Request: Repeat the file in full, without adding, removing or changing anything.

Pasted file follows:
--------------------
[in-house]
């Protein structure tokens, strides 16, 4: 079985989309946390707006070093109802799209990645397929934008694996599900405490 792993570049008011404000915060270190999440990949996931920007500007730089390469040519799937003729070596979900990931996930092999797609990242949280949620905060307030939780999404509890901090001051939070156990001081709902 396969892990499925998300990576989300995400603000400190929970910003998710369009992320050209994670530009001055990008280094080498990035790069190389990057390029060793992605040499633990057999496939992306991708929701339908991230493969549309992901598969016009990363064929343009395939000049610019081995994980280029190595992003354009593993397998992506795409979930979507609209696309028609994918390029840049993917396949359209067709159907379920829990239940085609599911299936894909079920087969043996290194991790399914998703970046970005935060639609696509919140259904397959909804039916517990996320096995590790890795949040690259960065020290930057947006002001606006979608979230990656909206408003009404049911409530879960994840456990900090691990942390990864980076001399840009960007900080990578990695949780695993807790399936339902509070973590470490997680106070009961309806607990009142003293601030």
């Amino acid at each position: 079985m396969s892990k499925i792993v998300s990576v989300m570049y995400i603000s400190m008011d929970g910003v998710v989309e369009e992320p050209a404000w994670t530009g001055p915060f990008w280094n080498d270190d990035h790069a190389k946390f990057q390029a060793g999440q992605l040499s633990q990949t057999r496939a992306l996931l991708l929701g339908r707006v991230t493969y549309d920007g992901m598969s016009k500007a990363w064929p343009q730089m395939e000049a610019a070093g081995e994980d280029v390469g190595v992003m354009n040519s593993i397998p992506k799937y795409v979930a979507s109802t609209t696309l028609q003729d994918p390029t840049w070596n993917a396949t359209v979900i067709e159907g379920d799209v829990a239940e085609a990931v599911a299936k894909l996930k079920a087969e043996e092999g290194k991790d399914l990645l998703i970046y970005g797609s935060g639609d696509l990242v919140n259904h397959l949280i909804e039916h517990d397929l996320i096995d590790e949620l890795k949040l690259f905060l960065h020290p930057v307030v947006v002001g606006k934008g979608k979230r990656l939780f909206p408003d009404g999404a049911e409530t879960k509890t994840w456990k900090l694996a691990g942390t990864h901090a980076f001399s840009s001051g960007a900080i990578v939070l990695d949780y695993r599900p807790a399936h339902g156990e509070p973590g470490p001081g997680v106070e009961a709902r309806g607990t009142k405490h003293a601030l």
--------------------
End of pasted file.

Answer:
[in-house]
């Protein structure tokens, strides 16, 4: 079985989309946390707006070093109802799209990645397929934008694996599900405490 792993570049008011404000915060270190999440990949996931920007500007730089390469040519799937003729070596979900990931996930092999797609990242949280949620905060307030939780999404509890901090001051939070156990001081709902 396969892990499925998300990576989300995400603000400190929970910003998710369009992320050209994670530009001055990008280094080498990035790069190389990057390029060793992605040499633990057999496939992306991708929701339908991230493969549309992901598969016009990363064929343009395939000049610019081995994980280029190595992003354009593993397998992506795409979930979507609209696309028609994918390029840049993917396949359209067709159907379920829990239940085609599911299936894909079920087969043996290194991790399914998703970046970005935060639609696509919140259904397959909804039916517990996320096995590790890795949040690259960065020290930057947006002001606006979608979230990656909206408003009404049911409530879960994840456990900090691990942390990864980076001399840009960007900080990578990695949780695993807790399936339902509070973590470490997680106070009961309806607990009142003293601030």
């Amino acid at each position: 079985m396969s892990k499925i792993v998300s990576v989300m570049y995400i603000s400190m008011d929970g910003v998710v989309e369009e992320p050209a404000w994670t530009g001055p915060f990008w280094n080498d270190d990035h790069a190389k946390f990057q390029a060793g999440q992605l040499s633990q990949t057999r496939a992306l996931l991708l929701g339908r707006v991230t493969y549309d920007g992901m598969s016009k500007a990363w064929p343009q730089m395939e000049a610019a070093g081995e994980d280029v390469g190595v992003m354009n040519s593993i397998p992506k799937y795409v979930a979507s109802t609209t696309l028609q003729d994918p390029t840049w070596n993917a396949t359209v979900i067709e159907g379920d799209v829990a239940e085609a990931v599911a299936k894909l996930k079920a087969e043996e092999g290194k991790d399914l990645l998703i970046y970005g797609s935060g639609d696509l990242v919140n259904h397959l949280i909804e039916h517990d397929l996320i096995d590790e949620l890795k949040l690259f905060l960065h020290p930057v307030v947006v002001g606006k934008g979608k979230r990656l939780f909206p408003d009404g999404a049911e409530t879960k509890t994840w456990k900090l694996a691990g942390t990864h901090a980076f001399s840009s001051g960007a900080i990578v939070l990695d949780y695993r599900p807790a399936h339902g156990e509070p973590g470490p001081g997680v106070e009961a709902r309806g607990t009142k405490h003293a601030l």